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All furniture and no foundations, but is Mourinho or the board to blame for Man Utd's house falling down?

3:00 AM EST 12/16/18
Jose Mourinho Man Utd 2018
The United manager likened football teams to houses on Friday, and his team are currently in no fit state to fulfil what is expected of them

Jose Mourinho might still be living out of a city centre hotel two-and-a-half years into his tenure as Manchester United manager, but his virtual house is close to falling down from what he was saying on Friday.

"A football team is like a house, too, a house is not just about buying the furniture,"  he said in his press conference previewing Sunday’s clash with Liverpool at Anfield . "You have to do work in the house and when the house is ready, then you buy the furniture, you spend money on the best possible furniture and then you are ready to live in an amazing house."

Whereas Liverpool spent big in 2018 to bring in the likes of Virgil van Dijk, Alisson Becker, Naby Keita, Xherdan Shaqiri and Fabinho, Mourinho was left frustrated by his club’s refusal to invest in another centre-back to help repair the foundations of his side which are currently coming apart at the seams.

While United seemingly have plenty of attacking luxury at hand in the likes of Alexis Sanchez, Paul Pogba, Romelu Lukaku, Anthony Martial and Marcus Rashford, the truth of the matter is that there is very little structural integrity about this squad going into the Christmas break.

Mourinho has been unable to get a tune out of too many of his best players this term, and United head to Merseyside trailing Liverpool by 16 points in the table after 16 matches for the first time in 29 years.

And although Jose’s house metaphor was clearly also a dig at a Liverpool side who have yet to gain a trophy to match their expressive attacking football under Jurgen Klopp, it is United who are on rockiest ground right now.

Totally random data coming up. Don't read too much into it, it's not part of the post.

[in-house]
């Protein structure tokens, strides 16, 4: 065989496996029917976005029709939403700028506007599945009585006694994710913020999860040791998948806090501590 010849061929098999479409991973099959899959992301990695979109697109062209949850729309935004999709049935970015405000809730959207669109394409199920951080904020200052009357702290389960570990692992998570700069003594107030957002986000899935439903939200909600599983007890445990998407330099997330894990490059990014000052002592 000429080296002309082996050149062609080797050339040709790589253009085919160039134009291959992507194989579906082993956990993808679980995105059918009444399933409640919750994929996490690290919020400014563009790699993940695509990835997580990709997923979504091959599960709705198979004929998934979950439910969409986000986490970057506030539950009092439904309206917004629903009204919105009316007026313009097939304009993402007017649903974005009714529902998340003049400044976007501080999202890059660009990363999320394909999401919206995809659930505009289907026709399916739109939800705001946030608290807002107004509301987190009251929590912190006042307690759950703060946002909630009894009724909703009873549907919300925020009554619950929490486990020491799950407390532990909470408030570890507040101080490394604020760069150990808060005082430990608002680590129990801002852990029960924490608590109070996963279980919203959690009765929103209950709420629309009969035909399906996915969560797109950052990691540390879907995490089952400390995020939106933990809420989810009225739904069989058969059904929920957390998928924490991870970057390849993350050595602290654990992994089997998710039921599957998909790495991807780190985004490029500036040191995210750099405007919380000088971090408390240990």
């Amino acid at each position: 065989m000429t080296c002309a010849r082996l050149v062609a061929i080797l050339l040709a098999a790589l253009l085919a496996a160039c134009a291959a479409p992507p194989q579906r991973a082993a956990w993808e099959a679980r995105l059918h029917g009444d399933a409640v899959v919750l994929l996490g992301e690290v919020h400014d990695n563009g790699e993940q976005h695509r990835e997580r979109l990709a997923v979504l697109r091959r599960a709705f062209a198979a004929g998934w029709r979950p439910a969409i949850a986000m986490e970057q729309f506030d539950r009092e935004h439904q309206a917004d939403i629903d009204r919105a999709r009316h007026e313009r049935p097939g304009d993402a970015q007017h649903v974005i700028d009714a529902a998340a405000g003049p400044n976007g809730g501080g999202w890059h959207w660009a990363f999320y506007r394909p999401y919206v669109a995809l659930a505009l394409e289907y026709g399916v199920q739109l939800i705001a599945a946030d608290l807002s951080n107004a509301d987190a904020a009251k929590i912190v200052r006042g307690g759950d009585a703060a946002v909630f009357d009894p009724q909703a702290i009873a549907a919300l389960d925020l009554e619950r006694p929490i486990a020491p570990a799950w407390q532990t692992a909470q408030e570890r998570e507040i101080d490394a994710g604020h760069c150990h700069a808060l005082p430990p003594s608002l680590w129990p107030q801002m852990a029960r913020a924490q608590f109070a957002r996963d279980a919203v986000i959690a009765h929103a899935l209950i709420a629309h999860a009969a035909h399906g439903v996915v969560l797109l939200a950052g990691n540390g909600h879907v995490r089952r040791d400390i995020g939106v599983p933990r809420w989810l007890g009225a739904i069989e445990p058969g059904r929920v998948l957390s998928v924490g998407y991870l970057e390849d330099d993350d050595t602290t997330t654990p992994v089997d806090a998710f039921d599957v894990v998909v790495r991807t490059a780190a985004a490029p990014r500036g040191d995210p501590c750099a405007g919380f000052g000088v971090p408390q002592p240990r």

After their 2-1 Champions League reverse to Valencia in midweek which denied them first place in Group H and a potentially softer draw in the first knockout round, Mourinho made it known that he trusts almost nobody in his first-team squad as things stand.

"Nothing that happened surprised me at all," he said after the game in Spain. "I didn’t learn anything from this game.

"I expect better from my players, especially players that week in, week out, you ask me 'why don’t they play?' 'Why they don’t they start?'

"It was a good match to play, a match without any kind of pressure, a match in a competition that everybody likes to play. And in the end, my team improved when I made the changes that I didn’t want to make."

What he was basically saying was that he didn’t trust the players he picked to turn in a performance, and he was proven right with their display at Mestalla. And after adding that only David de Gea and Nemanja Matic of those who didn’t travel were rested, one has to wonder who Mourinho trusts in his entire playing armoury.

Beyond De Gea and Matic, the three men he hoped to rest but eventually brought on on Wednesday – Ashley Young, Jesse Lingard and Rashford – are among those he can usually reply upon. But beyond that all bets are seemingly off.

Juan Mata sometimes, maybe? Ander Herrera, under particular circumstances when an extra defensive midfield body is needed? Marouane Fellaini when it comes to the last 10 minutes with a game to chase?

Pogba is approaching persona non grata status with Mourinho after another shoddy performance, while Sanchez was being left out regularly long before being sidelined by a hamstring injury. 

Lukaku’s difficult run in front of goal prompted a spell out of the side, and it was noticeable that he was hooked with United needing two goals in the final 20 minutes on Wednesday.

So Mourinho is in a fix. He has a squad full of players that he can’t seem to get the best out of and apparently cannot put his faith in, while the board may be no more willing to invest in the January market than they were in the summer when he identified the centre of defence as a continued weakness.

And if Mourinho's observations about the club's structure are true, then buying their way out of their current malaise may not even be an option.

All the while, he is putting noses out of joint here, there and everywhere. His handling of Pogba and club skipper Antonio Valencia – among others – has hampered their form to various degrees rather than injecting it with a new edge, while he continues to blast his players in public and send sly digs at the boardroom in a quest to rid himself of any blame for the situation.

United have built several extensions on the front of their house in recent transfer windows but there is no roof to shield them round the back, and if Mourinho cannot find a way to bodge up the gaping holes then the board will eventually reach the point where they have to get somebody else in to fix it.

Mourinho needs to get his house in order - and quick.